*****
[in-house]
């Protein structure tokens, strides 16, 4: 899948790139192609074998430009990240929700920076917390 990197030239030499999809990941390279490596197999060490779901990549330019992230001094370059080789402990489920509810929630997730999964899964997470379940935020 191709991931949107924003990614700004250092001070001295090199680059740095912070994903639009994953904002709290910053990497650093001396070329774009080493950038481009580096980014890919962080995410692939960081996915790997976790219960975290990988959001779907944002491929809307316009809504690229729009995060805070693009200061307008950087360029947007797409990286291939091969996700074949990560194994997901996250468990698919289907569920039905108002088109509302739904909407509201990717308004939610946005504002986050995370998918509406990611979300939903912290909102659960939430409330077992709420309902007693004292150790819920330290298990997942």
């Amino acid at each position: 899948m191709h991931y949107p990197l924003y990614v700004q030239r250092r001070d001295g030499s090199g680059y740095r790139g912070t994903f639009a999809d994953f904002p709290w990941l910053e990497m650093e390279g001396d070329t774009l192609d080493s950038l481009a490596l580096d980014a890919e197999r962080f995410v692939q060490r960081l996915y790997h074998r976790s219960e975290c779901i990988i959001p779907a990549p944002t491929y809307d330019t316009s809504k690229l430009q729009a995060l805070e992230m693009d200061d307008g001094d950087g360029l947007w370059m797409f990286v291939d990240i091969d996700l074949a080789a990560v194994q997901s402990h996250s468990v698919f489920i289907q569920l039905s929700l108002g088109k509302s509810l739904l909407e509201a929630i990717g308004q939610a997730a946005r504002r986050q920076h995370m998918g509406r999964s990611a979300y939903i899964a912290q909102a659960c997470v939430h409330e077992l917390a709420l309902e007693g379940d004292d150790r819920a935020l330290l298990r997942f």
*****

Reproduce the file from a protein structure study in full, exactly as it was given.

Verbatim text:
[in-house]
């Protein structure tokens, strides 16, 4: 899948790139192609074998430009990240929700920076917390 990197030239030499999809990941390279490596197999060490779901990549330019992230001094370059080789402990489920509810929630997730999964899964997470379940935020 191709991931949107924003990614700004250092001070001295090199680059740095912070994903639009994953904002709290910053990497650093001396070329774009080493950038481009580096980014890919962080995410692939960081996915790997976790219960975290990988959001779907944002491929809307316009809504690229729009995060805070693009200061307008950087360029947007797409990286291939091969996700074949990560194994997901996250468990698919289907569920039905108002088109509302739904909407509201990717308004939610946005504002986050995370998918509406990611979300939903912290909102659960939430409330077992709420309902007693004292150790819920330290298990997942």
């Amino acid at each position: 899948m191709h991931y949107p990197l924003y990614v700004q030239r250092r001070d001295g030499s090199g680059y740095r790139g912070t994903f639009a999809d994953f904002p709290w990941l910053e990497m650093e390279g001396d070329t774009l192609d080493s950038l481009a490596l580096d980014a890919e197999r962080f995410v692939q060490r960081l996915y790997h074998r976790s219960e975290c779901i990988i959001p779907a990549p944002t491929y809307d330019t316009s809504k690229l430009q729009a995060l805070e992230m693009d200061d307008g001094d950087g360029l947007w370059m797409f990286v291939d990240i091969d996700l074949a080789a990560v194994q997901s402990h996250s468990v698919f489920i289907q569920l039905s929700l108002g088109k509302s509810l739904l909407e509201a929630i990717g308004q939610a997730a946005r504002r986050q920076h995370m998918g509406r999964s990611a979300y939903i899964a912290q909102a659960c997470v939430h409330e077992l917390a709420l309902e007693g379940d004292d150790r819920a935020l330290l298990r997942f």